Feeds to Bing Places
There’s no such thing as a “Bing review” anymore.  The reviews that show up in Bing’s local results come from other sources: Yelp, CitySearch, InsiderPages, and TripAdvisor.

 

 

 

Besides their visibility in Google and on other sites, there are other ways some types of reviews can benefit you.

Top reviewers
Yelp has the “Elite Squad.”  Google has the “City Experts” program, and also gives “Top reviewer” status to other people who write lots of Google Plus reviews.  A couple other sites have equivalent titles for their most-influential reviewers.  Reviews from these sorts of people can help your visibility in all sorts of indirect ways – and they may have some direct effect on your rankings.

Allows owner responses
Can you thank a customer who puts in a good word?  Can you address gripes from less-happy customers?  Depends on the site.

Badges offered
Some sites have badges or buttons that you can use to draw attention to your reviews – to tell customers to check out your reviews on those sites.  Pro tip: because these badges will link to your reviews page on a given site, make sure those links open up into a new browser tab.  You don’t want people leaving your site to check out your reviews.

 

 

 

It won’t necessarily be easy to get reviews on the sites where you need them.  Nor can you assume it will be tough to get reviews on sites where you might actually benefit a lot from having a few.  You need to know where the banana peels are.

Does not use automated filters
Sorry for the double-negative here, but as you can see on the comparison chart, I wanted “green thumbs-up = good” across the board :)  But this one’s real simple: Yelp and Google+ filter reviews.  Yelp’s filter is harsher than Google’s filter.  TripAdvisor may filter reviews automatically, but I couldn’t tell for certain.

Facebook logins accepted
Some sites don’t require customers to create logins (e.g. a CitySearch username) just to write a review.  They let customers use their Facebook usernames.  Not only does that eliminate a step for your customers, but it also presents an opportunity for you if you interact a lot with your customers on Facebook and might use it as a way to reach out for reviews.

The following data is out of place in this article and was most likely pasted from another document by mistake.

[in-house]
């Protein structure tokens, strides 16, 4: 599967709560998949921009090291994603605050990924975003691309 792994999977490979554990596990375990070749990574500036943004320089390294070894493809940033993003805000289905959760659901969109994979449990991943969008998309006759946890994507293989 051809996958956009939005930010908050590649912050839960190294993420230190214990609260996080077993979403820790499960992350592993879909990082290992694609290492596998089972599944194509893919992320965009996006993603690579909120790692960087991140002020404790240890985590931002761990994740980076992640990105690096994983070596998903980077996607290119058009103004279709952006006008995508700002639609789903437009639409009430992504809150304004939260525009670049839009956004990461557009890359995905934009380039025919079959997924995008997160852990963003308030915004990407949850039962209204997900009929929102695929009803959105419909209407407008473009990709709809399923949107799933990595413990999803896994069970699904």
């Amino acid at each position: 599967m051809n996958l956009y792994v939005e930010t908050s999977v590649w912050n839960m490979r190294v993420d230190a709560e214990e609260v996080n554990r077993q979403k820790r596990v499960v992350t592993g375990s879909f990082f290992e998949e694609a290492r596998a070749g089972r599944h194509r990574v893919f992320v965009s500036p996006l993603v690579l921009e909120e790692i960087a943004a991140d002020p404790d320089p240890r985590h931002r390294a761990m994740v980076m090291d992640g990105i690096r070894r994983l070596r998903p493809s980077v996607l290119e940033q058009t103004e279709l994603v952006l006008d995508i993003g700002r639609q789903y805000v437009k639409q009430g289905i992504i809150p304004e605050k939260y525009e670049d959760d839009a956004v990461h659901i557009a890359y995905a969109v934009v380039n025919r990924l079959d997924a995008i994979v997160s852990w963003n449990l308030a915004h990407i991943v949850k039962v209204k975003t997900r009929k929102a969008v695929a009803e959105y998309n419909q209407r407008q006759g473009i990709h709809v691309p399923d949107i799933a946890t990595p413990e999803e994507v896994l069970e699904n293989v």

By the way, Yahoo also lets people use their Google logins, and  Angie’s List lets customers use their Facebook, Google, and Yahoo usernames to post reviews.  Talk about greasing the skids.

Policy allows asking for reviews
Self-explanatory, except that Yelp is actually the only Grinch site that sees reviews as a taboo subject for an honest business owner and a customer.  Google is murky on this one.  Angie’s List actually wants you to ask customers.  HealthGrades will ship you customized cards to give patients.

—-

By the way, here are a couple great old posts that bit off pieces of the “which review sites should I pick” question:

Mike Blumenthal’s “Which Review Sites Should You Use?” (2010)

Miriam Ellis’s “Edit, Remove and Respond To Reviews – Tools For Conflict Resolution” (2009)

Huge thanks to David Deering of Touch Point Digital Marketing in New Orleans for making my comparison chart not only presentable, but pretty as a peach.  I highly recommend his services.

Questions?  What’s your SWOT analysis of your reviews profile after looking at the comparison chart?  Leave a comment!